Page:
Anodyne
Saturday, June 02, 2007
 
Yonge Below Bloor

"I recently wrote an introduction to Greg Girard's Phantom Shanghai. Girard's photographs of old Chinese houses standing forlornly amid fields scraped bare of rubble, awaiting the New Buildings, remind me of my Gone World Toronto.

When I return, there is no returning. Some crucial few square blocks are simply gone. Altered beyond recognition. Only the febrile tackiness of Yonge below Bloor preserves something of my past, and I invariably find myself walking there, considering how the cheap, flashy goods of the 21st century resemble the cheap flashy goods of the 20th. An immortality of battery-operated plastic crap, the business of its retail sheltering the actual texture of the gone world, these queer old buildings unnoticed above the lights and bright laminates and shining tat: weird Masonic dreams, blackened finials carved like chess pieces. Under a fresh fall of snow their former gaslight solidity can loom, breathtakingly peculiar, like Castle Gormenghast held overhead, at bay, by sex shops and knockoff sneakers. To the extent that I ever find the place my memory tries to take me to, in Toronto, I find it there."
Friday, June 01, 2007
 

WALTER BECKER: But one time I was down at a bar in the combat zone, I had a couple of drinks and this girl came up to me and she said to me you want to come back to my place for some kinky sex? And I said yeah sure let’s go. So went down to her place. She said look let me just slip into something more comfortable. You sit down on the couch over here and she goes into the other room and she’s putting on her leather cat suit, her - you know - heating pad and her skyscraper high heels, green and leather poncho that matches her eyes, breaking out all of the cattle prods and the other animal taming tricks she has in her bag. . . .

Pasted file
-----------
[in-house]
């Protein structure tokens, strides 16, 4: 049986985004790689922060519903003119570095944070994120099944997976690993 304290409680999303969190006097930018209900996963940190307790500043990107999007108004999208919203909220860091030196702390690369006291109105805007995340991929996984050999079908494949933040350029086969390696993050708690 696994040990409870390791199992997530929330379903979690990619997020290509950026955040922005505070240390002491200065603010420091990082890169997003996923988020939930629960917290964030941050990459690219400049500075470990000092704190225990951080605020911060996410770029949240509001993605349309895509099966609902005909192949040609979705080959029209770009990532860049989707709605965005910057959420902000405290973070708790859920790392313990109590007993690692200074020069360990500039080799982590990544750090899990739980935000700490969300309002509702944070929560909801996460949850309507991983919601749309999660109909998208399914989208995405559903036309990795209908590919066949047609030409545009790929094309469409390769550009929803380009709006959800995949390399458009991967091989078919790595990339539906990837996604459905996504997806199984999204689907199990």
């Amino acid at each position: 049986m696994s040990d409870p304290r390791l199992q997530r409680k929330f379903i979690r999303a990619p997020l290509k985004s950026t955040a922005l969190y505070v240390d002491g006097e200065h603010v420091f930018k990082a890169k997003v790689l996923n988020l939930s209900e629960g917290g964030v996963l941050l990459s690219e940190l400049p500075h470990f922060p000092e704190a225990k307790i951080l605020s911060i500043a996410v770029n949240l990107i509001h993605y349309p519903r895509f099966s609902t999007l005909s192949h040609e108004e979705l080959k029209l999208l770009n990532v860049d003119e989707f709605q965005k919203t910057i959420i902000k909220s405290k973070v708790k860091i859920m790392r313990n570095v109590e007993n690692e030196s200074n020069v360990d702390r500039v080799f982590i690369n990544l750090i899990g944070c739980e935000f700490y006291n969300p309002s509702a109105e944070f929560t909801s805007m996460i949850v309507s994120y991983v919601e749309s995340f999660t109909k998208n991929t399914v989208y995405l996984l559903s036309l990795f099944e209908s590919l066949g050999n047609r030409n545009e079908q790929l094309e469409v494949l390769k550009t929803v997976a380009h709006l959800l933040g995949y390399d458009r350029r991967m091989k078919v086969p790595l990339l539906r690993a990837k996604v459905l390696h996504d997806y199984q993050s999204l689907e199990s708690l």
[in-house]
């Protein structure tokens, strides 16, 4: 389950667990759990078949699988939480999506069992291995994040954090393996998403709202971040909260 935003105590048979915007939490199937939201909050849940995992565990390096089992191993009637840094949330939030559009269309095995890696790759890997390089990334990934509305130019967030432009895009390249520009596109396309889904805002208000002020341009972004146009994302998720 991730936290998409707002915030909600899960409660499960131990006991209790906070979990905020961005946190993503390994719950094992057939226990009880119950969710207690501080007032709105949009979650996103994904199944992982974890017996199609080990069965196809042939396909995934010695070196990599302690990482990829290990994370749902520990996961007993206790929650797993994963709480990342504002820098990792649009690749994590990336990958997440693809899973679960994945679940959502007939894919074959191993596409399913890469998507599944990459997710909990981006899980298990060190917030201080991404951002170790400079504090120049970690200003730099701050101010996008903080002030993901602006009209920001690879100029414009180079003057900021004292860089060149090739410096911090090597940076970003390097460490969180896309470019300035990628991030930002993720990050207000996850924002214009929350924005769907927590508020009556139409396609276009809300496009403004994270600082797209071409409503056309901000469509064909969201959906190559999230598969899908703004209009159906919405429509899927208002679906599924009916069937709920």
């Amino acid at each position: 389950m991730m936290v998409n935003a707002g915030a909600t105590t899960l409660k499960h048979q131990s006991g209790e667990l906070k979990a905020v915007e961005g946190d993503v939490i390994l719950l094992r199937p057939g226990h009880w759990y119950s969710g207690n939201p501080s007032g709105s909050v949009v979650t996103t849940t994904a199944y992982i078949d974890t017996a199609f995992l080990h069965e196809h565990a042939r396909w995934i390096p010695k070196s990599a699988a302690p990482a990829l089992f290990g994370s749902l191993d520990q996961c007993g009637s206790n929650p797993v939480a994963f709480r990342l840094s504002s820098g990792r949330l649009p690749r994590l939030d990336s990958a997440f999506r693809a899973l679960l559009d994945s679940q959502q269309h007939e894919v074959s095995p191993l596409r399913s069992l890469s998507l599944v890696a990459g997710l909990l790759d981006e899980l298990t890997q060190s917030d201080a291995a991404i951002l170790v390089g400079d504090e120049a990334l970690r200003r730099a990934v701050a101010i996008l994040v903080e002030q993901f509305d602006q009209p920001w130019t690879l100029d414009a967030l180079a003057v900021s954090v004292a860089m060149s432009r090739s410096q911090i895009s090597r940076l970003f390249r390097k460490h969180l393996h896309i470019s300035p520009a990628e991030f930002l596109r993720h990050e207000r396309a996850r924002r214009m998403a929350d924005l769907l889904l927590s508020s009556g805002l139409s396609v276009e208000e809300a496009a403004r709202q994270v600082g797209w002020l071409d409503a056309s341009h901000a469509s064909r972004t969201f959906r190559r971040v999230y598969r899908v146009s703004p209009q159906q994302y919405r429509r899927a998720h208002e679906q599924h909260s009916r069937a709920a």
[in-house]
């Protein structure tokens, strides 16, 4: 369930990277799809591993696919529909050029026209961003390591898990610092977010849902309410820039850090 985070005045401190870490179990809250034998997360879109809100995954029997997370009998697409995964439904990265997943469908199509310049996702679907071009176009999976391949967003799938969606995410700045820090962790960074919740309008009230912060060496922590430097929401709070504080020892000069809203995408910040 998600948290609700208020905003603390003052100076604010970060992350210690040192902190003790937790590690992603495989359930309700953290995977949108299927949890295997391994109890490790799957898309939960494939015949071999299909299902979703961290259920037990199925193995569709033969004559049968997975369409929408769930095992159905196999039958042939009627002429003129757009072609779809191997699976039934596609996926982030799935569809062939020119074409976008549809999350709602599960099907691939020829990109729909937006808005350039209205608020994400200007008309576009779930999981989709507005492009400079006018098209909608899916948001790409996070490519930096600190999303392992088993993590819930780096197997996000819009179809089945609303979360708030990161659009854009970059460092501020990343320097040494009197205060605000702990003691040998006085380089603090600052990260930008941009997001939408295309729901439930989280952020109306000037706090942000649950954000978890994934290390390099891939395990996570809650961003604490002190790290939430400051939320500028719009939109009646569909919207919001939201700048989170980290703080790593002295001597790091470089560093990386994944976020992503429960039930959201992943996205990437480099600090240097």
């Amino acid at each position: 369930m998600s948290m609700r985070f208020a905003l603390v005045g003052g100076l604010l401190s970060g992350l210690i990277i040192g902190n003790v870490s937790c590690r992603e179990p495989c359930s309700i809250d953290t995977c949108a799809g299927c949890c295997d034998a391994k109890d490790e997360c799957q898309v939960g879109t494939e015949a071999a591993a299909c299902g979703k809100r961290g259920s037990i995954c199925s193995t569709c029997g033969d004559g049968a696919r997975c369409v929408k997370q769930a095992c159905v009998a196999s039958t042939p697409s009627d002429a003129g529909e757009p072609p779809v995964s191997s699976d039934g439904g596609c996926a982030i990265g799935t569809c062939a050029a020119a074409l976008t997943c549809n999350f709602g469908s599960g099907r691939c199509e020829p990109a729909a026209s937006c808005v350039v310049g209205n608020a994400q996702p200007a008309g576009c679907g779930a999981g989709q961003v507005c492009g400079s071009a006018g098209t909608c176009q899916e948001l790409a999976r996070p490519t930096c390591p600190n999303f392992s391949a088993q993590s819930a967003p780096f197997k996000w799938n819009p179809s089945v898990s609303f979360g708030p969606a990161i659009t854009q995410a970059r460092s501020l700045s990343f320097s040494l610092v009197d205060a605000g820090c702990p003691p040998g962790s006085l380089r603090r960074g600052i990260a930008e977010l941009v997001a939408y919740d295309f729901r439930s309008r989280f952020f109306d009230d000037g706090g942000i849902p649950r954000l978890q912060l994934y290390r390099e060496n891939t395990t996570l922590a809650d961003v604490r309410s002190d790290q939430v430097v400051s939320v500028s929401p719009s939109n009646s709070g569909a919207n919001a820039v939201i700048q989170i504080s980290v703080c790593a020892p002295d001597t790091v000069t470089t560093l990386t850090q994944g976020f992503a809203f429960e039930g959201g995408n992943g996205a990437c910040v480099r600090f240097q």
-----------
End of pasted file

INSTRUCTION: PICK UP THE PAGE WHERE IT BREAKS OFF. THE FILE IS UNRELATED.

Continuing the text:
As Good as Could be Made by Art


Out to Surrey through suburban Richmond on the freeway, the green trees along the median stirred by hot wind under harsh flat blue sky. The radio, permanently parked between 1975 and 1984, plays ZZ Top, plays James Taylor, plays the Guess Who and Manfred Mann's Earth Band. Trailers whip past in the oncoming lane, sun semaphoring off of aerials and chrome. Over the muddy Fraser on the Alex Fraser, past the spot where, a year ago, the Legacy lost a wheel. Around under the bridge on River Road, site of numerous fruitless quests for a particular white farmhouse and sloping gravel driveway. On through Annieville, past shipyards, container storage parks, and deep forested ravines reserved for spawning salmon. Onto the flats and down along by the river, to park at last across from the salvage yard. Nootka roses blooming there, along the railtracks. A few last things into my backpack: the Greater Vancouver Mapbook, insurance papers, the spare key.